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URBAN WHITE PAPER - DON'T FORGET THE GREEN SPACES

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Green open spaces have a vital contribution to make towards improving ...
Green open spaces have a vital contribution to make towards improving

the quality of life in our towns and cities and should feature in the

government's Urban White Paper, Countryside Commission chief

executive Richard Wakeford has said.

Speaking at the National Housing and Planning Conference in

Eastbourne, he told delegates: 'The deputy prime minister John

Prescott is right to want to produce attractive vibrant towns and

cities. This objective will be widely welcomed. The quality of towns

depends on their urban green space such as parks, urban greens and

informal green spaces. These provide the breathiing spaces that are

so important to people in built up places. The countryside around

towns provides the setting of the town, helping to give identity and

to give people opportunities to enjoy fresh air nearby. It is

important that we use brownfield sites for new homes, wherever

possible, and provide properly for greenspace.

'However brownfield development is not always the best option,

especially if it means sacrificing urban green space. There's no

point in cramming houses on every last brown field site if that only

encourages those who can afford it to move off to the countryside for

a better environment.

'Open green spaces should be a characteristic of all new development

- be it in the town or the country. Though the volume housebuilders

have achieved a great deal in cost effective design, there are still

too few examples of the well-managed open space and cycleways which

should feature in sustainable settlements. This is an enormous

opportunity which should not be missed, as it will have a major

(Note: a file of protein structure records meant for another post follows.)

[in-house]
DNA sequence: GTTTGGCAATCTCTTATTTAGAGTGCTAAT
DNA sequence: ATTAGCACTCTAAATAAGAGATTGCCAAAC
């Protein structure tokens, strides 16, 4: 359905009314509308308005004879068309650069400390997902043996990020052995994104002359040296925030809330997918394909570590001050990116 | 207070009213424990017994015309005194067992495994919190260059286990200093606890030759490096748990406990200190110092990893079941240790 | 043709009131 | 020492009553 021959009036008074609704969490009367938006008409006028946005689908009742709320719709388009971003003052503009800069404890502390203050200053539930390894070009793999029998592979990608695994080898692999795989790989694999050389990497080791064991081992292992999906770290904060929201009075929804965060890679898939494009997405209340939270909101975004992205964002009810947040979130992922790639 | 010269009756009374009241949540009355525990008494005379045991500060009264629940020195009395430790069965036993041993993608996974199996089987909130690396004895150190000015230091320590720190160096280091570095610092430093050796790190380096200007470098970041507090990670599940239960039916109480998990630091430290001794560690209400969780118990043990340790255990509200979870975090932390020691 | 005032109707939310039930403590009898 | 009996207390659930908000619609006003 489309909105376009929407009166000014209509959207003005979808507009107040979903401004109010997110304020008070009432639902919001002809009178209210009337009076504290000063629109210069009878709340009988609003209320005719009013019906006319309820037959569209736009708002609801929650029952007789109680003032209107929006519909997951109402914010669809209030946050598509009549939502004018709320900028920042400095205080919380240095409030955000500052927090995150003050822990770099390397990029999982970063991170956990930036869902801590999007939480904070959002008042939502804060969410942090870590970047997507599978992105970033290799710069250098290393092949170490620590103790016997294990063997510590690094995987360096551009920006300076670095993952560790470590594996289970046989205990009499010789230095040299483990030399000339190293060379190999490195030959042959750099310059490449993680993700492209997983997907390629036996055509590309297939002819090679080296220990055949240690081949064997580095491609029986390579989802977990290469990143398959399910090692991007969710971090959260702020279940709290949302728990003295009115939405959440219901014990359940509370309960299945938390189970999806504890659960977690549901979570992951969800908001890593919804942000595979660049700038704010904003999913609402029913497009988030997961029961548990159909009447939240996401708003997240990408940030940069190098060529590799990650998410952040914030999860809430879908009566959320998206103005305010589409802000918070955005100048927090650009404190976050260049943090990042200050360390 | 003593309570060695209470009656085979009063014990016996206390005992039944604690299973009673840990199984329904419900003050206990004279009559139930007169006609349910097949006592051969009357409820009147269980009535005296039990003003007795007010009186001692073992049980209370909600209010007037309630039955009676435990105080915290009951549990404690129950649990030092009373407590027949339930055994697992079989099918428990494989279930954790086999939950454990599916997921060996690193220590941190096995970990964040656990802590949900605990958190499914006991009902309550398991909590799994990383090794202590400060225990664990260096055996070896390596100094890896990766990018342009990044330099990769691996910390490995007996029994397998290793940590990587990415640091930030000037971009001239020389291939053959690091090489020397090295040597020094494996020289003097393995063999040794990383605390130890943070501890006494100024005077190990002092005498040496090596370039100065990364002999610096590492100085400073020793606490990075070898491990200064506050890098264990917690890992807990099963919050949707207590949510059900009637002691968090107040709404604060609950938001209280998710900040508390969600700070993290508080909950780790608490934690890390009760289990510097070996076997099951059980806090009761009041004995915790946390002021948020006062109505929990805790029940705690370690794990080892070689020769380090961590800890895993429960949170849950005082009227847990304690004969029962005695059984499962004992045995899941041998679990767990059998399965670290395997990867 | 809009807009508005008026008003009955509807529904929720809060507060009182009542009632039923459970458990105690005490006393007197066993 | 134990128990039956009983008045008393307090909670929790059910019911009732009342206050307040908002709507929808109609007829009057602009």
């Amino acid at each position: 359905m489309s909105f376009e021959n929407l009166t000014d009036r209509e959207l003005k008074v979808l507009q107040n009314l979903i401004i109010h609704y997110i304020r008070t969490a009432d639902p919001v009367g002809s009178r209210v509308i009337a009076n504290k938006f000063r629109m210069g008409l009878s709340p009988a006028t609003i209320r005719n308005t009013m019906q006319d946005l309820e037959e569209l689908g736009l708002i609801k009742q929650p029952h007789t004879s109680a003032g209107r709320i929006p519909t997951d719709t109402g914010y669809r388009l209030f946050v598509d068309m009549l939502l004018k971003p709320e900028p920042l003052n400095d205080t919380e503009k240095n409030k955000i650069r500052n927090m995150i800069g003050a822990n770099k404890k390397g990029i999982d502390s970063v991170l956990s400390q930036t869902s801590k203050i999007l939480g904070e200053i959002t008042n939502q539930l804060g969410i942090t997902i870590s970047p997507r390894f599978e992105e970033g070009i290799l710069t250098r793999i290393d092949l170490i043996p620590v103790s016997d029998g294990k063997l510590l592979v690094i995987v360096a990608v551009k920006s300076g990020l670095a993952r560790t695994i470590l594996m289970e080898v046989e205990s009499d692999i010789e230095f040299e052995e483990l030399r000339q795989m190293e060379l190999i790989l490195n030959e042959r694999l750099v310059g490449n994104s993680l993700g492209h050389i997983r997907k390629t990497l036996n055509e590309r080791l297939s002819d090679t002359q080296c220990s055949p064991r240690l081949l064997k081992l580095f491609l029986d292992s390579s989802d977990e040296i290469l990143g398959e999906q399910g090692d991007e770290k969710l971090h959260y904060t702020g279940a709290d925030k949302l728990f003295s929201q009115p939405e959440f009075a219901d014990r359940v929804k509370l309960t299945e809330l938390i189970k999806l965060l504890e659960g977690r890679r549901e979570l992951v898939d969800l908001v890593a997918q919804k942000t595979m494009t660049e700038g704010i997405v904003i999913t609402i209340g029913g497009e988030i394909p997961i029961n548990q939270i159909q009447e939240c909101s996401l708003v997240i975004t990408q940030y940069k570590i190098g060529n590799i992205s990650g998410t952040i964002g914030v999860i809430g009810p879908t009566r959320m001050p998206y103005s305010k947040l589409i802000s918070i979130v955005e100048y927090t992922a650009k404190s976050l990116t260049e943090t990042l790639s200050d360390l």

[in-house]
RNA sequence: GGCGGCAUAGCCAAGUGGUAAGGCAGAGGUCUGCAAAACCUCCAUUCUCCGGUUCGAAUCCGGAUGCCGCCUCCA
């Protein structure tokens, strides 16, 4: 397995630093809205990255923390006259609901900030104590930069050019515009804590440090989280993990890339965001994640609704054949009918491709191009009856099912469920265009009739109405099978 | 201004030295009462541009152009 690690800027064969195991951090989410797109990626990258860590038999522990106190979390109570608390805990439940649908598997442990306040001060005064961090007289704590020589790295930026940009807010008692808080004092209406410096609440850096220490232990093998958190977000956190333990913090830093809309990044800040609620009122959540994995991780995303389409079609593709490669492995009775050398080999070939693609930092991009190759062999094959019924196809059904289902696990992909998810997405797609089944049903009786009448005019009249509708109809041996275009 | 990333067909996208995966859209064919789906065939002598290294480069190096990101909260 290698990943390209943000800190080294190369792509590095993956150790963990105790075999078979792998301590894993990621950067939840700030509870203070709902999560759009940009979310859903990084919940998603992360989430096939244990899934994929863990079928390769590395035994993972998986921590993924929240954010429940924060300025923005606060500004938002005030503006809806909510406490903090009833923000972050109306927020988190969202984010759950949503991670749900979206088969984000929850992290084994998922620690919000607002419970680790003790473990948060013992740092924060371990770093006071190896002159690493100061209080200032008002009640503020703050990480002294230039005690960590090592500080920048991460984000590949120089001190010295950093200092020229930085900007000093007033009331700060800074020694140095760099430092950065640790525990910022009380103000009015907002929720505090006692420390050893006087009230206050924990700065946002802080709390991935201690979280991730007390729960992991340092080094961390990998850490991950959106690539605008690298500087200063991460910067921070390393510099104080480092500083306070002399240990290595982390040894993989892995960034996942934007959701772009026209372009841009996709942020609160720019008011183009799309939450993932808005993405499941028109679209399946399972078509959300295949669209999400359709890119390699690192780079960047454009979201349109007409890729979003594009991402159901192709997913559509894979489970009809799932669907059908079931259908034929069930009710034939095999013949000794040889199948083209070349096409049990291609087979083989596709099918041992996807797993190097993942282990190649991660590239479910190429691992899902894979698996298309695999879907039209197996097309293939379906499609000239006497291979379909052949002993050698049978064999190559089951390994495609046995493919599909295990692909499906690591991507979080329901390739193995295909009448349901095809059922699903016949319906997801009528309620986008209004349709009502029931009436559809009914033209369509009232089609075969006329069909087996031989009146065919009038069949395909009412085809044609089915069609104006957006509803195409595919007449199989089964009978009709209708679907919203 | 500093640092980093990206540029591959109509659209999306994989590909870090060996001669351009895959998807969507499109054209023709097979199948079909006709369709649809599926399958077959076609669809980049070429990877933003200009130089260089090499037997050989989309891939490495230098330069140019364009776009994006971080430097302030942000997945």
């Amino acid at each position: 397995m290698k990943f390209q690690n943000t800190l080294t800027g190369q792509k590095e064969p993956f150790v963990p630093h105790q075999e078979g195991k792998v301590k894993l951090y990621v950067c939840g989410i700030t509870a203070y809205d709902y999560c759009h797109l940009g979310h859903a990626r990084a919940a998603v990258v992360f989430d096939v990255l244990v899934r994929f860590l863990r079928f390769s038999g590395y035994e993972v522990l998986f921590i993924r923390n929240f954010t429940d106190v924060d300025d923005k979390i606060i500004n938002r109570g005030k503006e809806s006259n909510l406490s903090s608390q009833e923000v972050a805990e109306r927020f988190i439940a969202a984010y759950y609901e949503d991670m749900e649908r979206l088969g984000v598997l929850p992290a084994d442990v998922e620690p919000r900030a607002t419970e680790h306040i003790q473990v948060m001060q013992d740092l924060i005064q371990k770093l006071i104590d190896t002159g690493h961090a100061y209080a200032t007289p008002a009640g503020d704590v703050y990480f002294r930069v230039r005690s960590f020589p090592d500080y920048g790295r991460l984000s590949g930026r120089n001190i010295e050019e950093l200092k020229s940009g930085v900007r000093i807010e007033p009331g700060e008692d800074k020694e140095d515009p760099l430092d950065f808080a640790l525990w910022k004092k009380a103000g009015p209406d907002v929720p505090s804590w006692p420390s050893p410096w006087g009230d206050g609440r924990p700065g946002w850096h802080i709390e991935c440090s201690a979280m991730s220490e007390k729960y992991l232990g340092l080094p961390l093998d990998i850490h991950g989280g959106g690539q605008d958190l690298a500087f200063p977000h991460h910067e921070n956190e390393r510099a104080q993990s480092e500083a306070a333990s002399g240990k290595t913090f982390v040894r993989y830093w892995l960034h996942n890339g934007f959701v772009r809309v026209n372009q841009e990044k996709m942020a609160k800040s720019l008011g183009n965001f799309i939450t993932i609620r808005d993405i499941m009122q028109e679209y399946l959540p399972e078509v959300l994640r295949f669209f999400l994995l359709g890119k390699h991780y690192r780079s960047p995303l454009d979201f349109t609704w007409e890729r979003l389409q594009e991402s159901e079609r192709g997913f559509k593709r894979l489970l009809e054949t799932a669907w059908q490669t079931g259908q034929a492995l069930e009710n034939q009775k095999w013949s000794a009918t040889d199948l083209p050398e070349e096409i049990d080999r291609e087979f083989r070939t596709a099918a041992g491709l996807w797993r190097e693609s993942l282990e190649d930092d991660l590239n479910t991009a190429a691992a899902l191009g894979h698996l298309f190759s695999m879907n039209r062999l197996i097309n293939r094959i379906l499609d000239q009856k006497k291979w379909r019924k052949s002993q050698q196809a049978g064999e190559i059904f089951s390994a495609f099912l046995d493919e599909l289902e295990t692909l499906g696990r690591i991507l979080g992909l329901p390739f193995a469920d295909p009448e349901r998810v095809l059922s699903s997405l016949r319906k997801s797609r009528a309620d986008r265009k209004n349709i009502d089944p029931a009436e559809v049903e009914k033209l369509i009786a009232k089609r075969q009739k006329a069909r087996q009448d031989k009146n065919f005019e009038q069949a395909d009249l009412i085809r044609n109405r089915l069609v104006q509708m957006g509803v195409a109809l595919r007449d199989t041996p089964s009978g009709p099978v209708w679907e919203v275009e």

impact on the lives of most of our future citizens.

'One of this commission's objectives is that planners need to provide

for the right setting for towns. All towns should sit in well managed

countryside. Development plans need restraint policies on urban

growth and positive objectives for the countryside around towns.

'Every town and city should develop a greenspace programme, so that

everyone, including socially excluded groups, has access to, and is

able to enjoy, open space near their homes.

'Our vision has nine strands:

- Everyone should have access to open space within a quarter of a

mile of home

- Every town and city needs safe routes for access to the

countryside by foot or bicycle

- Every child needs the chance to value and enjoy the countryside

- Every town or city should have woodland and parkland with

provision for sport and recreation

- Countryside in and around towns should be managed to maximise

environmental and recreational benefits

- Every area awaiting development should be positively managed, not

allowed to become derelict

- All new development should reflect and strengthen the character

of the local landscape or restore distinctiveness

- Every town or city, if it expands, should retain green corridors

or wedges - areas of greenspace - to create a planned 'greenspace

network'

- Every town or city should have a greenspace programme', to plan

and manage the settings of towns and cities for environmental and

economic regeneration and improved quality of life

'For each town or city the greenspace network could include urban

parks, country parks and Millennium Greens, as well as Community

Forests, with a programme which builds on the character of the area,

adapted according to local circumstances.

'We hope John Prescott will make sure his Urban White Paper, which we

welcome, contains a clear approach to urban greenspace. It is an

opportunity which must not be missed,' Mr Wakeford concluded.

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